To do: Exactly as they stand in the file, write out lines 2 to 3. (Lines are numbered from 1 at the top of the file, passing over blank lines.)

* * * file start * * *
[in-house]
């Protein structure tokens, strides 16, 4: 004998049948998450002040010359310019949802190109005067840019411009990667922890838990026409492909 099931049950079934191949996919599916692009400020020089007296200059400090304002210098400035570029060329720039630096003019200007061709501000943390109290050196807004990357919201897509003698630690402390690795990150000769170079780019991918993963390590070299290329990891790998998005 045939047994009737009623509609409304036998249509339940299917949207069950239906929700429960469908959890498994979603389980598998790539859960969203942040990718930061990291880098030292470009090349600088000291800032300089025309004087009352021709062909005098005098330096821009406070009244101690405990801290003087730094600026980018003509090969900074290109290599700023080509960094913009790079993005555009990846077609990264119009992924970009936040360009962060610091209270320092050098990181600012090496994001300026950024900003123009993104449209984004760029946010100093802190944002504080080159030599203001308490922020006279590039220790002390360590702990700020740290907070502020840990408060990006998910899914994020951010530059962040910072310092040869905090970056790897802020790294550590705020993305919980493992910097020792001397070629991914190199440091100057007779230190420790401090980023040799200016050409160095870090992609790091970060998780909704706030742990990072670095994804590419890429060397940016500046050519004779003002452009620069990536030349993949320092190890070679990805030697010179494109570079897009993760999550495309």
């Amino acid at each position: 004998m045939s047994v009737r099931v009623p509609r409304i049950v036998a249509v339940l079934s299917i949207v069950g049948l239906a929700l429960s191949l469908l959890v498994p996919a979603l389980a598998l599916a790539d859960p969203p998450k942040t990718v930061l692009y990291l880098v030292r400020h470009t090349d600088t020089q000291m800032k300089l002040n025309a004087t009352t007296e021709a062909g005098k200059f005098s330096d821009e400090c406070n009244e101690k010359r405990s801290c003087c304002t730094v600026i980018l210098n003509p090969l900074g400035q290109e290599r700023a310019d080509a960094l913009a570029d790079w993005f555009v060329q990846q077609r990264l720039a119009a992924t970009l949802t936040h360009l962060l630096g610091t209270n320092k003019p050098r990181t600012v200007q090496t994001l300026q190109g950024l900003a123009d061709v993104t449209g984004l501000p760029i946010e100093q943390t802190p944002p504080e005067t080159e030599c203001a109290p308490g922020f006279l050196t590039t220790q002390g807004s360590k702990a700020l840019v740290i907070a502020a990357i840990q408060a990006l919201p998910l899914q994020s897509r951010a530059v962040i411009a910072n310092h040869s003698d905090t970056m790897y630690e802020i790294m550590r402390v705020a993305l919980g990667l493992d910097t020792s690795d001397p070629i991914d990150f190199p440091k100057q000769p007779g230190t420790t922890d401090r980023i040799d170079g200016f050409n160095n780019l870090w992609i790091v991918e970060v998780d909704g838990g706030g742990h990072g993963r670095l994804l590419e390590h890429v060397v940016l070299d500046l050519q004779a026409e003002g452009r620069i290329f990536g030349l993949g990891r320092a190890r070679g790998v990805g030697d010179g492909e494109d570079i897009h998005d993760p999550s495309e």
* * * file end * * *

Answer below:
């Protein structure tokens, strides 16, 4: 004998049948998450002040010359310019949802190109005067840019411009990667922890838990026409492909 099931049950079934191949996919599916692009400020020089007296200059400090304002210098400035570029060329720039630096003019200007061709501000943390109290050196807004990357919201897509003698630690402390690795990150000769170079780019991918993963390590070299290329990891790998998005 045939047994009737009623509609409304036998249509339940299917949207069950239906929700429960469908959890498994979603389980598998790539859960969203942040990718930061990291880098030292470009090349600088000291800032300089025309004087009352021709062909005098005098330096821009406070009244101690405990801290003087730094600026980018003509090969900074290109290599700023080509960094913009790079993005555009990846077609990264119009992924970009936040360009962060610091209270320092050098990181600012090496994001300026950024900003123009993104449209984004760029946010100093802190944002504080080159030599203001308490922020006279590039220790002390360590702990700020740290907070502020840990408060990006998910899914994020951010530059962040910072310092040869905090970056790897802020790294550590705020993305919980493992910097020792001397070629991914190199440091100057007779230190420790401090980023040799200016050409160095870090992609790091970060998780909704706030742990990072670095994804590419890429060397940016500046050519004779003002452009620069990536030349993949320092190890070679990805030697010179494109570079897009993760999550495309």
């Amino acid at each position: 004998m045939s047994v009737r099931v009623p509609r409304i049950v036998a249509v339940l079934s299917i949207v069950g049948l239906a929700l429960s191949l469908l959890v498994p996919a979603l389980a598998l599916a790539d859960p969203p998450k942040t990718v930061l692009y990291l880098v030292r400020h470009t090349d600088t020089q000291m800032k300089l002040n025309a004087t009352t007296e021709a062909g005098k200059f005098s330096d821009e400090c406070n009244e101690k010359r405990s801290c003087c304002t730094v600026i980018l210098n003509p090969l900074g400035q290109e290599r700023a310019d080509a960094l913009a570029d790079w993005f555009v060329q990846q077609r990264l720039a119009a992924t970009l949802t936040h360009l962060l630096g610091t209270n320092k003019p050098r990181t600012v200007q090496t994001l300026q190109g950024l900003a123009d061709v993104t449209g984004l501000p760029i946010e100093q943390t802190p944002p504080e005067t080159e030599c203001a109290p308490g922020f006279l050196t590039t220790q002390g807004s360590k702990a700020l840019v740290i907070a502020a990357i840990q408060a990006l919201p998910l899914q994020s897509r951010a530059v962040i411009a910072n310092h040869s003698d905090t970056m790897y630690e802020i790294m550590r402390v705020a993305l919980g990667l493992d910097t020792s690795d001397p070629i991914d990150f190199p440091k100057q000769p007779g230190t420790t922890d401090r980023i040799d170079g200016f050409n160095n780019l870090w992609i790091v991918e970060v998780d909704g838990g706030g742990h990072g993963r670095l994804l590419e390590h890429v060397v940016l070299d500046l050519q004779a026409e003002g452009r620069i290329f990536g030349l993949g990891r320092a190890r070679g790998v990805g030697d010179g492909e494109d570079i897009h998005d993760p999550s495309e």